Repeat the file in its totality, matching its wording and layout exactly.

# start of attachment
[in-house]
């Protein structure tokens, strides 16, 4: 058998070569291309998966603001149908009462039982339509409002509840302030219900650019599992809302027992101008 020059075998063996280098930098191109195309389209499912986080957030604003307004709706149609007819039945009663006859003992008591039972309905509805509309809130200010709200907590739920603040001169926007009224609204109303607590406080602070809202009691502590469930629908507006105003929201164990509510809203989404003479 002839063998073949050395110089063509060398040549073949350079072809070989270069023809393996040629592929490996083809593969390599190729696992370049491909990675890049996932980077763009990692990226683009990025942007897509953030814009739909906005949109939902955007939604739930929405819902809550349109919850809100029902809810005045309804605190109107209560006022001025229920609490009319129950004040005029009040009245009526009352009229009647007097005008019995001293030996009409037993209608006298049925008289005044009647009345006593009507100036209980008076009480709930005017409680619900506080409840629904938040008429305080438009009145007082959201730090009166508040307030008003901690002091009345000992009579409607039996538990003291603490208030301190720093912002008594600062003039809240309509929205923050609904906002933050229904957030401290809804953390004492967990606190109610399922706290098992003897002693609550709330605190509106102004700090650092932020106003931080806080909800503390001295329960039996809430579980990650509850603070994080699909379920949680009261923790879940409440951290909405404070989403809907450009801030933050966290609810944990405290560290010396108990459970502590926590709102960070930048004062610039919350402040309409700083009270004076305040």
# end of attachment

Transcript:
[in-house]
């Protein structure tokens, strides 16, 4: 058998070569291309998966603001149908009462039982339509409002509840302030219900650019599992809302027992101008 020059075998063996280098930098191109195309389209499912986080957030604003307004709706149609007819039945009663006859003992008591039972309905509805509309809130200010709200907590739920603040001169926007009224609204109303607590406080602070809202009691502590469930629908507006105003929201164990509510809203989404003479 002839063998073949050395110089063509060398040549073949350079072809070989270069023809393996040629592929490996083809593969390599190729696992370049491909990675890049996932980077763009990692990226683009990025942007897509953030814009739909906005949109939902955007939604739930929405819902809550349109919850809100029902809810005045309804605190109107209560006022001025229920609490009319129950004040005029009040009245009526009352009229009647007097005008019995001293030996009409037993209608006298049925008289005044009647009345006593009507100036209980008076009480709930005017409680619900506080409840629904938040008429305080438009009145007082959201730090009166508040307030008003901690002091009345000992009579409607039996538990003291603490208030301190720093912002008594600062003039809240309509929205923050609904906002933050229904957030401290809804953390004492967990606190109610399922706290098992003897002693609550709330605190509106102004700090650092932020106003931080806080909800503390001295329960039996809430579980990650509850603070994080699909379920949680009261923790879940409440951290909405404070989403809907450009801030933050966290609810944990405290560290010396108990459970502590926590709102960070930048004062610039919350402040309409700083009270004076305040």